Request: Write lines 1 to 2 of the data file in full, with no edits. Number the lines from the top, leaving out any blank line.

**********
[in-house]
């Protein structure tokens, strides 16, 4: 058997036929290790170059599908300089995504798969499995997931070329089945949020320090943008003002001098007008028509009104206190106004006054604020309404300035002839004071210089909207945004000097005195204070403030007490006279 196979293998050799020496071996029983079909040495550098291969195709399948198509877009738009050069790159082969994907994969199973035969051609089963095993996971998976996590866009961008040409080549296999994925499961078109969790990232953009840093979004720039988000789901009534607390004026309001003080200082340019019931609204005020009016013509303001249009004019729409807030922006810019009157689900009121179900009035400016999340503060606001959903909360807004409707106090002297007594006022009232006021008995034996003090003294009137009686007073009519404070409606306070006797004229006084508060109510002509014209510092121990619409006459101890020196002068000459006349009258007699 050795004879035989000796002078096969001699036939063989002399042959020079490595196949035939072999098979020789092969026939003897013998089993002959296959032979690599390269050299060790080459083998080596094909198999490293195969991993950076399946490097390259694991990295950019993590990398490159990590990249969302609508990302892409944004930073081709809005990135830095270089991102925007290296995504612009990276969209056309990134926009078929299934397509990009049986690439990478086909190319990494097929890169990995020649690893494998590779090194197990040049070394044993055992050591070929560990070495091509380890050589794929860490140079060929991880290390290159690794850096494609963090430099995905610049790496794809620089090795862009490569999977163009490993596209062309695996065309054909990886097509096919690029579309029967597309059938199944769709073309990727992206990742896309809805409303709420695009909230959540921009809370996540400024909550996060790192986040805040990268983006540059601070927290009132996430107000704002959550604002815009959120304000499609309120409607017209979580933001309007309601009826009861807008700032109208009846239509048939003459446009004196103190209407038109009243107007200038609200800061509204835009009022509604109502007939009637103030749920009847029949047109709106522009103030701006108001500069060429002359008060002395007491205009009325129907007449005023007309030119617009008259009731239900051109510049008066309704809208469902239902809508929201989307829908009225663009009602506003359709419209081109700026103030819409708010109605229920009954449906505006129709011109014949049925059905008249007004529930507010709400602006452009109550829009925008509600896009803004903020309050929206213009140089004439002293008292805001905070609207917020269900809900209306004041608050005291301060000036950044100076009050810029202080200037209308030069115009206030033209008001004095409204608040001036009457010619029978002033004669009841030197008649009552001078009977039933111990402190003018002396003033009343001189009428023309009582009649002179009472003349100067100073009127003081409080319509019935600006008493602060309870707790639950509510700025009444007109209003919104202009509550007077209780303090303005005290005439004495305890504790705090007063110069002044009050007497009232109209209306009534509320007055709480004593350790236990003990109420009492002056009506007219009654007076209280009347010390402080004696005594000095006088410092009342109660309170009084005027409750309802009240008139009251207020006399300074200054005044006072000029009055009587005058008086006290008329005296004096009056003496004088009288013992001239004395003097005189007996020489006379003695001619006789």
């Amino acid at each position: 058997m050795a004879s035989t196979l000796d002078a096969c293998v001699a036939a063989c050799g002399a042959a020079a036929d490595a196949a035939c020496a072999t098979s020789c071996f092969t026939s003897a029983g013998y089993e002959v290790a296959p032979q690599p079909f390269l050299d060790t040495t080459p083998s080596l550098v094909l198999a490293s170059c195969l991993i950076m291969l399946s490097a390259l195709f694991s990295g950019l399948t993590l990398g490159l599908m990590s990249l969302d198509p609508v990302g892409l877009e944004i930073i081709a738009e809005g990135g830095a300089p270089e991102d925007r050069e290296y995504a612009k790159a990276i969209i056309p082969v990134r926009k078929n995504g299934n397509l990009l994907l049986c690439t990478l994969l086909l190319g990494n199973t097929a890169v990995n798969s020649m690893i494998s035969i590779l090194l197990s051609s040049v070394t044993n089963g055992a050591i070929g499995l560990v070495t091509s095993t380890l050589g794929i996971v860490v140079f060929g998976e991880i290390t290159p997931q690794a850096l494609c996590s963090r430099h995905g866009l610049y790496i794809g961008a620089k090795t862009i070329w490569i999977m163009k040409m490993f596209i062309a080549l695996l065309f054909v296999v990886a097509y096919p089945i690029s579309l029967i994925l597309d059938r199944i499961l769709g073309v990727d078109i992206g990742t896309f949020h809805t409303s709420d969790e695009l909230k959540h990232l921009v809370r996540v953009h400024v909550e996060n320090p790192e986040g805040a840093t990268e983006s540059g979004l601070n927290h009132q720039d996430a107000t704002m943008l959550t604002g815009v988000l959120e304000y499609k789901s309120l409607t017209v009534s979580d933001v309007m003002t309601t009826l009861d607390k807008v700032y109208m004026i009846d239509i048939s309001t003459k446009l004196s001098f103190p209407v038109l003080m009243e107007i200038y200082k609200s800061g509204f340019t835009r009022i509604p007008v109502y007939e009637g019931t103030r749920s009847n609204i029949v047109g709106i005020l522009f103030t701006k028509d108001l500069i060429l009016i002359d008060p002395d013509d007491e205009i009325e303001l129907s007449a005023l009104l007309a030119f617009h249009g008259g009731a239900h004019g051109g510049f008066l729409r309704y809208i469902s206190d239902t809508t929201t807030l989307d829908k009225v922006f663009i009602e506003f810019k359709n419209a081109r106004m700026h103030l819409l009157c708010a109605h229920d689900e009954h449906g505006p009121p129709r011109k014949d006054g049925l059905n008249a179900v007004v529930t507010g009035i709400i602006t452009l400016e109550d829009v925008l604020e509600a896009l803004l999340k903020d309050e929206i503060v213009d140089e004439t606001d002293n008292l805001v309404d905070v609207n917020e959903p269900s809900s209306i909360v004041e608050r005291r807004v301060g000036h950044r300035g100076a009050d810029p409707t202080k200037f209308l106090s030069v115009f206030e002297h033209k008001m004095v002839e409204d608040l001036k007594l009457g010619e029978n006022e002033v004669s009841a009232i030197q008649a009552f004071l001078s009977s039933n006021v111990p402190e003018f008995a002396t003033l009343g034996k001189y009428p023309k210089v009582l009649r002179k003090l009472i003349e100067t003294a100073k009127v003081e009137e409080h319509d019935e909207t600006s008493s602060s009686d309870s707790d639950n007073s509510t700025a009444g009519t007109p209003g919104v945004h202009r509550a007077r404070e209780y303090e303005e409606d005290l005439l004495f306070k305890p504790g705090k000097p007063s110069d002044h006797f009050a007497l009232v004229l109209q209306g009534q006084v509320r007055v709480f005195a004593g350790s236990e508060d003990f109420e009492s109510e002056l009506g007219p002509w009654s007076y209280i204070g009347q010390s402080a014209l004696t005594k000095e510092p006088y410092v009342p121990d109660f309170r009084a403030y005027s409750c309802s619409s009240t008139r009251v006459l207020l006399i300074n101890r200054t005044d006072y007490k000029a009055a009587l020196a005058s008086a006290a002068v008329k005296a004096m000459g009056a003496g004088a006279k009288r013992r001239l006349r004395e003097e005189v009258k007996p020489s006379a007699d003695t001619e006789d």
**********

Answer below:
[in-house]
């Protein structure tokens, strides 16, 4: 058997036929290790170059599908300089995504798969499995997931070329089945949020320090943008003002001098007008028509009104206190106004006054604020309404300035002839004071210089909207945004000097005195204070403030007490006279 196979293998050799020496071996029983079909040495550098291969195709399948198509877009738009050069790159082969994907994969199973035969051609089963095993996971998976996590866009961008040409080549296999994925499961078109969790990232953009840093979004720039988000789901009534607390004026309001003080200082340019019931609204005020009016013509303001249009004019729409807030922006810019009157689900009121179900009035400016999340503060606001959903909360807004409707106090002297007594006022009232006021008995034996003090003294009137009686007073009519404070409606306070006797004229006084508060109510002509014209510092121990619409006459101890020196002068000459006349009258007699 050795004879035989000796002078096969001699036939063989002399042959020079490595196949035939072999098979020789092969026939003897013998089993002959296959032979690599390269050299060790080459083998080596094909198999490293195969991993950076399946490097390259694991990295950019993590990398490159990590990249969302609508990302892409944004930073081709809005990135830095270089991102925007290296995504612009990276969209056309990134926009078929299934397509990009049986690439990478086909190319990494097929890169990995020649690893494998590779090194197990040049070394044993055992050591070929560990070495091509380890050589794929860490140079060929991880290390290159690794850096494609963090430099995905610049790496794809620089090795862009490569999977163009490993596209062309695996065309054909990886097509096919690029579309029967597309059938199944769709073309990727992206990742896309809805409303709420695009909230959540921009809370996540400024909550996060790192986040805040990268983006540059601070927290009132996430107000704002959550604002815009959120304000499609309120409607017209979580933001309007309601009826009861807008700032109208009846239509048939003459446009004196103190209407038109009243107007200038609200800061509204835009009022509604109502007939009637103030749920009847029949047109709106522009103030701006108001500069060429002359008060002395007491205009009325129907007449005023007309030119617009008259009731239900051109510049008066309704809208469902239902809508929201989307829908009225663009009602506003359709419209081109700026103030819409708010109605229920009954449906505006129709011109014949049925059905008249007004529930507010709400602006452009109550829009925008509600896009803004903020309050929206213009140089004439002293008292805001905070609207917020269900809900209306004041608050005291301060000036950044100076009050810029202080200037209308030069115009206030033209008001004095409204608040001036009457010619029978002033004669009841030197008649009552001078009977039933111990402190003018002396003033009343001189009428023309009582009649002179009472003349100067100073009127003081409080319509019935600006008493602060309870707790639950509510700025009444007109209003919104202009509550007077209780303090303005005290005439004495305890504790705090007063110069002044009050007497009232109209209306009534509320007055709480004593350790236990003990109420009492002056009506007219009654007076209280009347010390402080004696005594000095006088410092009342109660309170009084005027409750309802009240008139009251207020006399300074200054005044006072000029009055009587005058008086006290008329005296004096009056003496004088009288013992001239004395003097005189007996020489006379003695001619006789």